A National Labor Relations Board ruling by an administrative judge found that Wal-Mart retaliated against workers for participating in strikes.

Most of the allegations in Wal-Mart Stores and Our Wal-Mart relate to a series of strikes in May and June of 2013. The judge found that the strikes were protected by the NLR Act and that Wal-Mart violated the act by unlawfully firing workers.

The ruling states that Wal-Mart must reinstate 16 fired employees to their former jobs and give them back pay.

The ruling also requires Wal-Mart to hold meetings in 29 stores appraising workers of their right to strike and vow not to threaten or discipline employees for striking.

Making Change at Wal-Mart said, “Today’s ruling proves beyond a shadow of a doubt that Wal-Mart unlawfully fired, threatened and disciplined hard working employees simply for speaking out.”

Wal-Mart has consistently come under fire from unions and labor rights activists for its working practices. The judge’s ruling came a day after the world’s largest retailer revealed plans to increase the pay of almost all its U.S. hourly store employees, and not only those making the minimum wage. The pay increase would be at least 2 percent, the retailer said.

Meanwhile, on Thursday the Wal-Mart Foundation and U.S. Conference of Mayors today revealed the grant recipients of this year’s U.S. Manufacturing Innovation Fund at the mayors’ 84th winter meeting in Washington, D.C.

Wal-Mart Stores and the Wal-Mart Foundation in 2014 created the fund, which will award $10 million in grants over five years, as part of its push to revive American manufacturing, with apparel and textiles as the centerpiece.

The retail giant made a commitment in 2013 to buy an additional $250 billion in American products by 2023.

Five leading research and academic institutions were awarded a total of $2.84 million in grants for their cutting-edge work in textile manufacturing in today’s second round of funding.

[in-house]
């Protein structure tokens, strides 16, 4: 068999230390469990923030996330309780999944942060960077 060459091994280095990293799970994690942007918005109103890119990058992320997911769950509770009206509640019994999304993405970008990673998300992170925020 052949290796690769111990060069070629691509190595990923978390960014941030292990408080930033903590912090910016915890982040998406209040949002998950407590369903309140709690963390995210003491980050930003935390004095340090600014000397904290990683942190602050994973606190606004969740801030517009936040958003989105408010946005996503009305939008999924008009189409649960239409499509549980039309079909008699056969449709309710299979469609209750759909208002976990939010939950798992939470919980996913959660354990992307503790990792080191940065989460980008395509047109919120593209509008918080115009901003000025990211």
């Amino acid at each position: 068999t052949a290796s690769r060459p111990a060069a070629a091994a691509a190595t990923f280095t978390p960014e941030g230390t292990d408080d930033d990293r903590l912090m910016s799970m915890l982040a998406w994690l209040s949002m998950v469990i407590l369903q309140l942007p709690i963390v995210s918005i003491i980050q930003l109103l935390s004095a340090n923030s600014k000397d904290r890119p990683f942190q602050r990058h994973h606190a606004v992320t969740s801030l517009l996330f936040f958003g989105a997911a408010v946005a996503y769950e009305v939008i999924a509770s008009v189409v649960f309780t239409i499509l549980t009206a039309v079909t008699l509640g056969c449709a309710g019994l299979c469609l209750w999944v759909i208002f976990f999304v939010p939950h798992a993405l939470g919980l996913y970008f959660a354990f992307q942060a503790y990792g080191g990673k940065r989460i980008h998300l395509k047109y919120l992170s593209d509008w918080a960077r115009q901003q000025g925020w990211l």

The grant recipients were chosen for their ability to address two challenges: reducing the cost of textile manufacturing including home textiles and apparel by addressing obstacles throughout production, and improving common manufacturing processes with broad application to many types of consumer products.

“Through these grants we hope to help remove the barriers to revitalizing and growing U.S. apparel manufacturing, while creating more sustainable production processes,” said Kathleen McLaughlin, president of the Wal-Mart Foundation and chief sustainability officer for Wal-Mart.

The 2016 Wal-Mart U.S. Manufacturing Innovation Fund grant winners include Clemson University for energy and effluent reduction through innovative dyeing of polyester fabrics; Oregon State University for environmentally conscious dyeing of fabrics using continuous digital printing and drying of biopigment inks; the University of Texas at Austin for on-loom fabric defect inspection using contact image sensors; North Carolina State University for developing a nonstop tying-in process to improve weaving efficiency, and Cornell University for recycling post-consumer textile waste and a raw material substitute for new textiles.

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